Saturday, November 3, 2012

Healthy Thanksgiving Recipes: Sides, part 1

Healthy Thanksgiving Recipes
By: Chef Cristian Feher

Thanksgiving signifies the beginning of the Holidays. That means: social functions, shopping, and family get-togethers. It also means high-calorie holiday foods. 

Although turkey is rather healthy, the accompanying posse of sides for a typical Thanksgiving dinner tends to be high in carbohydrates, sugar and calories.  They say it's the turkey that makes you sleepy - I think it's all the other stuff! I don't know about you, but I enjoy my Thanksgiving dinners and I don't exactly practice portion control. 

If you watched my cooking segment Sunday morning on the Good Day show, you saw me prepare a low-glycemic stuffing along with some healthy sides.  I have taken traditional Thanksgiving sides and leaned them up by lowering their caloric value and taking out sugar and carbohydrates wherever I could - without sacrificing taste. All these recipes have been tested and enjoyed!

A note on artificial sweeteners: When I was planning this segment with Mark, a producer on the Good Day show, we were discussing using artificial sweeteners in some of the recipes to replace the sugar. However, I don't personally feel that artificial sweeteners are "healthy", and I tend to avoid them as much as I would avoid high fructose corn syrup. There are studies out there for, and against, artificial sweeteners. But studies are just that - studies.  I just follow my own common sense on this and surmise that adding highly refined chemicals to food can't be considered healthy.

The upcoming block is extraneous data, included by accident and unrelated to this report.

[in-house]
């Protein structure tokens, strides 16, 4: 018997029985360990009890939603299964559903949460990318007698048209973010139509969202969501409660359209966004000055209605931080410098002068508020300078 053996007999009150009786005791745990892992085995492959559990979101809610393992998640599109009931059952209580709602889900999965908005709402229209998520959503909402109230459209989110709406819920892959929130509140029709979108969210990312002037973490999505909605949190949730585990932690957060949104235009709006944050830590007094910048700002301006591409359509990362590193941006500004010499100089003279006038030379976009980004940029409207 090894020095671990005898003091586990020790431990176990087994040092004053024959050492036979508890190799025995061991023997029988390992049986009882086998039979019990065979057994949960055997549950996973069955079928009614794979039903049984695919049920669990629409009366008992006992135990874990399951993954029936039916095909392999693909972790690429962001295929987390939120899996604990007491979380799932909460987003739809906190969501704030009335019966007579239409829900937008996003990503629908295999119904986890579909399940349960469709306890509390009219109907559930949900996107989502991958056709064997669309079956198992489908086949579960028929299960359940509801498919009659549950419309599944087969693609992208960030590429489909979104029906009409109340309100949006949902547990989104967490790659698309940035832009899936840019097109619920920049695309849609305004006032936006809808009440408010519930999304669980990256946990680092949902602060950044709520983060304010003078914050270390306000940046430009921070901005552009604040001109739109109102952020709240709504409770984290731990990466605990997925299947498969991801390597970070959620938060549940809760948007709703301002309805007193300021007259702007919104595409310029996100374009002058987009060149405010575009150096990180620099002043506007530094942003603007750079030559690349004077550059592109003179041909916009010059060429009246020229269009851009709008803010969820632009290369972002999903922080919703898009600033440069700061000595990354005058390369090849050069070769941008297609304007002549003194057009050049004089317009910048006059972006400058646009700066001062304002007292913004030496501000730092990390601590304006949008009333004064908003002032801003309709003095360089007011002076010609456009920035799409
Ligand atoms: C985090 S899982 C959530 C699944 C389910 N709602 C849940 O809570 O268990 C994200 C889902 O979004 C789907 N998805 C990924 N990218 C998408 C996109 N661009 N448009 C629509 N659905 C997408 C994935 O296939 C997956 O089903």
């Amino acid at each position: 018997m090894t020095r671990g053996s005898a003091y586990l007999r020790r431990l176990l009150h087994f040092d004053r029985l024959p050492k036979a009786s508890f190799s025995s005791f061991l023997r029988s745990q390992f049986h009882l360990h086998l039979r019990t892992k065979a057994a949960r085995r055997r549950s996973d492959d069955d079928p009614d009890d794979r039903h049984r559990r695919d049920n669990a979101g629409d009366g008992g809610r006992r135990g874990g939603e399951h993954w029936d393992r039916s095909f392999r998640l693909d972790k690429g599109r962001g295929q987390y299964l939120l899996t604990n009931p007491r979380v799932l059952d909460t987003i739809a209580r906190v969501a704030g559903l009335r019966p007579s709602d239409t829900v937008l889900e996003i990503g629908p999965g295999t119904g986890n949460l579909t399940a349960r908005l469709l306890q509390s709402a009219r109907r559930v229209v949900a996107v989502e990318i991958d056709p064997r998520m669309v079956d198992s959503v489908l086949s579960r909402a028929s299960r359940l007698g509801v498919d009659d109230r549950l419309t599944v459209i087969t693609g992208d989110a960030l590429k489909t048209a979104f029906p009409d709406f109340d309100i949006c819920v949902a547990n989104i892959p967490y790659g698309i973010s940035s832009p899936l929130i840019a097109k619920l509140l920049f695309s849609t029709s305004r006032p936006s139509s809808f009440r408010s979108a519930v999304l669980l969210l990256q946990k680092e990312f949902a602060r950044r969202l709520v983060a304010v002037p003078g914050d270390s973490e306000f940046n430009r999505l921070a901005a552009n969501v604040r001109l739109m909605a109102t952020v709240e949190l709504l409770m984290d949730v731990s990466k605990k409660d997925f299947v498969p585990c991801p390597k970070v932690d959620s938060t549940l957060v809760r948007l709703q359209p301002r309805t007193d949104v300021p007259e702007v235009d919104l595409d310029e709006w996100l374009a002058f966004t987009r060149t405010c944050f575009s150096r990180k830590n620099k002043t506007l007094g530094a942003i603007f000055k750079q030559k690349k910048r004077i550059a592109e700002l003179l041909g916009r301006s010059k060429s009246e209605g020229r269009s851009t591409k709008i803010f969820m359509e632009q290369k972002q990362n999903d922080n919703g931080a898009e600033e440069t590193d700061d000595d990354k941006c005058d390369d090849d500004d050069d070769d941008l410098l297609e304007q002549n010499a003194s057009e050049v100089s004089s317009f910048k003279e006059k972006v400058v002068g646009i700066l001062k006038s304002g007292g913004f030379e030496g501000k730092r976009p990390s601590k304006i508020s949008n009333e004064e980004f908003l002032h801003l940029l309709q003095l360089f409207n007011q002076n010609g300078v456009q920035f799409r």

Here are the healthy Thanksgiving sides recipes.

Savory Sweet Potato Casserole Recipe

There is a difference between sweet potatoes and yams. Although they both look the same, and are often mistaken by the produce clerks at the grocery store, there is a difference in nutrition. Yams are a ball of starch and sugar. Sweet potatoes have starches and sugars too, but they also have vitamins, minerals, beta-carotene and have a lower glycemic load than yams (they release sugar more slowly into your blood stream - this is a good thing!). 

In this recipe, I remove half the calories by taking out the sugar, molasses, and whatever other carbohydrate people usually add to sweet potatoes. This makes them a healthy carb and they taste great as a savory (salty) dish.

Use this recipe losely, as your quantities may change according to how many people you have at your party. I'm going to do this recipe for 4 people so it's easy to multiply.

Yields: 4 servings

- 6 sweet potatoes about the size of a large baking potato, cut into 1-inch pieces
- 1 medium yellow onion, diced
- 5 cloves of garlic, minced
- 1 handful of fresh parsley, chopped
- 1/2 tbsp of Italian herbs such as oregano thyme and basil, dried
- Sea salt to taste
- Black pepper to taste
- (optional) a swirl of extra virgin olive oil, or butter flavored spray to taste


1. Boil the chunked and pelled sweet potatoes in a large pot of salted water until the potato chunks break up easily when you mush them up against the side of the pot with a spoon.

2. Drain and let it sit in the strainer for a couple of minutes while a lot of the water evaporates from them Do not run them under cold water. You want to get as much water out of them as possible before you mash them.

3. In the same pot, or a large pan, fry the onions with a little olive oil or cooking spray until they are well cooked (10-15 minutes). Don't burn them.

4. Add the sweet potatoes, garlic, herbs, and parsley and mash with a masher or an electric mixer.